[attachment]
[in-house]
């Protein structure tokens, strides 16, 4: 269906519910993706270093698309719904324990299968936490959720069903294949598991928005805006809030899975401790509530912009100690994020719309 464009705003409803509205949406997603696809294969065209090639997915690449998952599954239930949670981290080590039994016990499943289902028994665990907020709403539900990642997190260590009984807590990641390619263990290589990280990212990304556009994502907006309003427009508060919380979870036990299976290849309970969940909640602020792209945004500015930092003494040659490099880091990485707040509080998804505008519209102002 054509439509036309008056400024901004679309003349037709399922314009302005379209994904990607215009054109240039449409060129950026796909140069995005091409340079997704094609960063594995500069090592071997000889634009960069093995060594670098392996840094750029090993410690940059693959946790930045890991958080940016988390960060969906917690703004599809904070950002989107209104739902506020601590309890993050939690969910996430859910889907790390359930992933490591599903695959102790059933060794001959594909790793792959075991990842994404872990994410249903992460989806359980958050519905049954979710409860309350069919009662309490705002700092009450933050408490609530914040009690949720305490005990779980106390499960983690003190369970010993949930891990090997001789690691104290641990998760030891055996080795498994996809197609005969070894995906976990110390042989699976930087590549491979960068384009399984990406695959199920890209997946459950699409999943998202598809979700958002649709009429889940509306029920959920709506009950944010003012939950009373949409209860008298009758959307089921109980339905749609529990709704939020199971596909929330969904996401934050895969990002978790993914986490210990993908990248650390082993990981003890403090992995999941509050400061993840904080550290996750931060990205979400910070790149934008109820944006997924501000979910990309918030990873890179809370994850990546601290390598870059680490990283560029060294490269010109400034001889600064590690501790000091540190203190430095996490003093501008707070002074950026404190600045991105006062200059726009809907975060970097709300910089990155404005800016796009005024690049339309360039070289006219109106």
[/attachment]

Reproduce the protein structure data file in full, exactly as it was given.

[in-house]
């Protein structure tokens, strides 16, 4: 269906519910993706270093698309719904324990299968936490959720069903294949598991928005805006809030899975401790509530912009100690994020719309 464009705003409803509205949406997603696809294969065209090639997915690449998952599954239930949670981290080590039994016990499943289902028994665990907020709403539900990642997190260590009984807590990641390619263990290589990280990212990304556009994502907006309003427009508060919380979870036990299976290849309970969940909640602020792209945004500015930092003494040659490099880091990485707040509080998804505008519209102002 054509439509036309008056400024901004679309003349037709399922314009302005379209994904990607215009054109240039449409060129950026796909140069995005091409340079997704094609960063594995500069090592071997000889634009960069093995060594670098392996840094750029090993410690940059693959946790930045890991958080940016988390960060969906917690703004599809904070950002989107209104739902506020601590309890993050939690969910996430859910889907790390359930992933490591599903695959102790059933060794001959594909790793792959075991990842994404872990994410249903992460989806359980958050519905049954979710409860309350069919009662309490705002700092009450933050408490609530914040009690949720305490005990779980106390499960983690003190369970010993949930891990090997001789690691104290641990998760030891055996080795498994996809197609005969070894995906976990110390042989699976930087590549491979960068384009399984990406695959199920890209997946459950699409999943998202598809979700958002649709009429889940509306029920959920709506009950944010003012939950009373949409209860008298009758959307089921109980339905749609529990709704939020199971596909929330969904996401934050895969990002978790993914986490210990993908990248650390082993990981003890403090992995999941509050400061993840904080550290996750931060990205979400910070790149934008109820944006997924501000979910990309918030990873890179809370994850990546601290390598870059680490990283560029060294490269010109400034001889600064590690501790000091540190203190430095996490003093501008707070002074950026404190600045991105006062200059726009809907975060970097709300910089990155404005800016796009005024690049339309360039070289006219109106």